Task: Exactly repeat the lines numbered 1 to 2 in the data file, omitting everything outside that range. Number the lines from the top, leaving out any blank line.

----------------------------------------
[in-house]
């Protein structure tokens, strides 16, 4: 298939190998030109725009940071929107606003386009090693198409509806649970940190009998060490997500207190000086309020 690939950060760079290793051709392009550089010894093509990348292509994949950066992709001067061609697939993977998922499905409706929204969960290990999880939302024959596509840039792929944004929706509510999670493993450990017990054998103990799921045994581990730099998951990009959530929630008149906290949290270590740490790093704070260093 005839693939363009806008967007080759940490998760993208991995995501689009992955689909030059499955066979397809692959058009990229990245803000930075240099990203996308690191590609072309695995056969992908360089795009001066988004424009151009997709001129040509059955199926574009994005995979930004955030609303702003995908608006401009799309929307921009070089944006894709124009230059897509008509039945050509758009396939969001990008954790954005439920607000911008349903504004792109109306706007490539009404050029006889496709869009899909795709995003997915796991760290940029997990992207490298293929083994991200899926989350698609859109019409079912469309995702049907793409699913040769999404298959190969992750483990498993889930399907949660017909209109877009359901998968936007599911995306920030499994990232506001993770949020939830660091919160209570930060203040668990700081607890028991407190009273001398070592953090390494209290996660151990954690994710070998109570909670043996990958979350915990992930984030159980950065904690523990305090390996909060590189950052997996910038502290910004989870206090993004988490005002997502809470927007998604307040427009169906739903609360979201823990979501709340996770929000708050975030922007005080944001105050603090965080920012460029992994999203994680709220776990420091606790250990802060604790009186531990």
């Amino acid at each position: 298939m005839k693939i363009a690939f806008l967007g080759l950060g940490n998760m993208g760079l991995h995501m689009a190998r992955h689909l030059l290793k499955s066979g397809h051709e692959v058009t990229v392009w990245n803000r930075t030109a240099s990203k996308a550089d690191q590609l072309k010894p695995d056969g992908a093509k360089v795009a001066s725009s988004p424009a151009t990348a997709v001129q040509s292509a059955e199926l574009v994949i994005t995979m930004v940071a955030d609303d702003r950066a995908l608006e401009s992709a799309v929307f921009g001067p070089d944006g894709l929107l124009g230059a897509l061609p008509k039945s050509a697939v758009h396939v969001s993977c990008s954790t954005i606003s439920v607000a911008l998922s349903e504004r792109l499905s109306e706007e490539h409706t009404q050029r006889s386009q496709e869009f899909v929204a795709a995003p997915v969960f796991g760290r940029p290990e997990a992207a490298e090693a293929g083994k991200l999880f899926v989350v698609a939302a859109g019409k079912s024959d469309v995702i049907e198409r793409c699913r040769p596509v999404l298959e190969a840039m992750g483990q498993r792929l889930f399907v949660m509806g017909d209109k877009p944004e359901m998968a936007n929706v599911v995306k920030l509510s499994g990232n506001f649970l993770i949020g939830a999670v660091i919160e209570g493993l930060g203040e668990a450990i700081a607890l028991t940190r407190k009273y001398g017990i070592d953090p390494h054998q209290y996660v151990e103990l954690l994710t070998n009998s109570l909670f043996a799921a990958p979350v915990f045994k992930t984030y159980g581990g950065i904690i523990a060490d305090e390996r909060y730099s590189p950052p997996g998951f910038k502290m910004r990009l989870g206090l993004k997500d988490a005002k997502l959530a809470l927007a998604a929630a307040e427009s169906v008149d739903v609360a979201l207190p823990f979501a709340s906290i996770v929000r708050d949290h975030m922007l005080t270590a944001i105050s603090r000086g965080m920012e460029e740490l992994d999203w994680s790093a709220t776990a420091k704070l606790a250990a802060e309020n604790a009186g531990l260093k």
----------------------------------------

[in-house]
């Protein structure tokens, strides 16, 4: 298939190998030109725009940071929107606003386009090693198409509806649970940190009998060490997500207190000086309020 690939950060760079290793051709392009550089010894093509990348292509994949950066992709001067061609697939993977998922499905409706929204969960290990999880939302024959596509840039792929944004929706509510999670493993450990017990054998103990799921045994581990730099998951990009959530929630008149906290949290270590740490790093704070260093 005839693939363009806008967007080759940490998760993208991995995501689009992955689909030059499955066979397809692959058009990229990245803000930075240099990203996308690191590609072309695995056969992908360089795009001066988004424009151009997709001129040509059955199926574009994005995979930004955030609303702003995908608006401009799309929307921009070089944006894709124009230059897509008509039945050509758009396939969001990008954790954005439920607000911008349903504004792109109306706007490539009404050029006889496709869009899909795709995003997915796991760290940029997990992207490298293929083994991200899926989350698609859109019409079912469309995702049907793409699913040769999404298959190969992750483990498993889930399907949660017909209109877009359901998968936007599911995306920030499994990232506001993770949020939830660091919160209570930060203040668990700081607890028991407190009273001398070592953090390494209290996660151990954690994710070998109570909670043996990958979350915990992930984030159980950065904690523990305090390996909060590189950052997996910038502290910004989870206090993004988490005002997502809470927007998604307040427009169906739903609360979201823990979501709340996770929000708050975030922007005080944001105050603090965080920012460029992994999203994680709220776990420091606790250990802060604790009186531990």